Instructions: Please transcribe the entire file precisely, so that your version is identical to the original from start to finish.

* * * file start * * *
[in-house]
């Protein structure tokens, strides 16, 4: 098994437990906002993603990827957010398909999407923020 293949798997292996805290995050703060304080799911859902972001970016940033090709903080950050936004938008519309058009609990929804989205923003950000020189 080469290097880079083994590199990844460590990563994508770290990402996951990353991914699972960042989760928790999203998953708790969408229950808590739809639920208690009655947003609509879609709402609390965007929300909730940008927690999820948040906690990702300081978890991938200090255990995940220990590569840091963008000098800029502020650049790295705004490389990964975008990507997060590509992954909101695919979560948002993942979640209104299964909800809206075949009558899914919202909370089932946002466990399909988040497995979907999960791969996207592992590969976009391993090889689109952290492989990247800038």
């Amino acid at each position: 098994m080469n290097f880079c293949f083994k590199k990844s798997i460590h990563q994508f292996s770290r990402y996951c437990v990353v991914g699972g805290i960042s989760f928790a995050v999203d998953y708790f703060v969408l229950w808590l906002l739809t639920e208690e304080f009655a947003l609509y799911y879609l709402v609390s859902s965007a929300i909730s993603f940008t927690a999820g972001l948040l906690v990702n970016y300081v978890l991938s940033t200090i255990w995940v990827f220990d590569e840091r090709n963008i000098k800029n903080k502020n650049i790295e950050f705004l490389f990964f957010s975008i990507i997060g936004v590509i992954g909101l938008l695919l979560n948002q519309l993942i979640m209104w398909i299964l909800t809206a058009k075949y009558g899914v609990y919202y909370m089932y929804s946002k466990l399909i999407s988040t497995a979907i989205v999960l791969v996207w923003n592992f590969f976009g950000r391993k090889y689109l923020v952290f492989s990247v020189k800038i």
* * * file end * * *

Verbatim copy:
[in-house]
């Protein structure tokens, strides 16, 4: 098994437990906002993603990827957010398909999407923020 293949798997292996805290995050703060304080799911859902972001970016940033090709903080950050936004938008519309058009609990929804989205923003950000020189 080469290097880079083994590199990844460590990563994508770290990402996951990353991914699972960042989760928790999203998953708790969408229950808590739809639920208690009655947003609509879609709402609390965007929300909730940008927690999820948040906690990702300081978890991938200090255990995940220990590569840091963008000098800029502020650049790295705004490389990964975008990507997060590509992954909101695919979560948002993942979640209104299964909800809206075949009558899914919202909370089932946002466990399909988040497995979907999960791969996207592992590969976009391993090889689109952290492989990247800038």
């Amino acid at each position: 098994m080469n290097f880079c293949f083994k590199k990844s798997i460590h990563q994508f292996s770290r990402y996951c437990v990353v991914g699972g805290i960042s989760f928790a995050v999203d998953y708790f703060v969408l229950w808590l906002l739809t639920e208690e304080f009655a947003l609509y799911y879609l709402v609390s859902s965007a929300i909730s993603f940008t927690a999820g972001l948040l906690v990702n970016y300081v978890l991938s940033t200090i255990w995940v990827f220990d590569e840091r090709n963008i000098k800029n903080k502020n650049i790295e950050f705004l490389f990964f957010s975008i990507i997060g936004v590509i992954g909101l938008l695919l979560n948002q519309l993942i979640m209104w398909i299964l909800t809206a058009k075949y009558g899914v609990y919202y909370m089932y929804s946002k466990l399909i999407s988040t497995a979907i989205v999960l791969v996207w923003n592992f590969f976009g950000r391993k090889y689109l923020v952290f492989s990247v020189k800038i």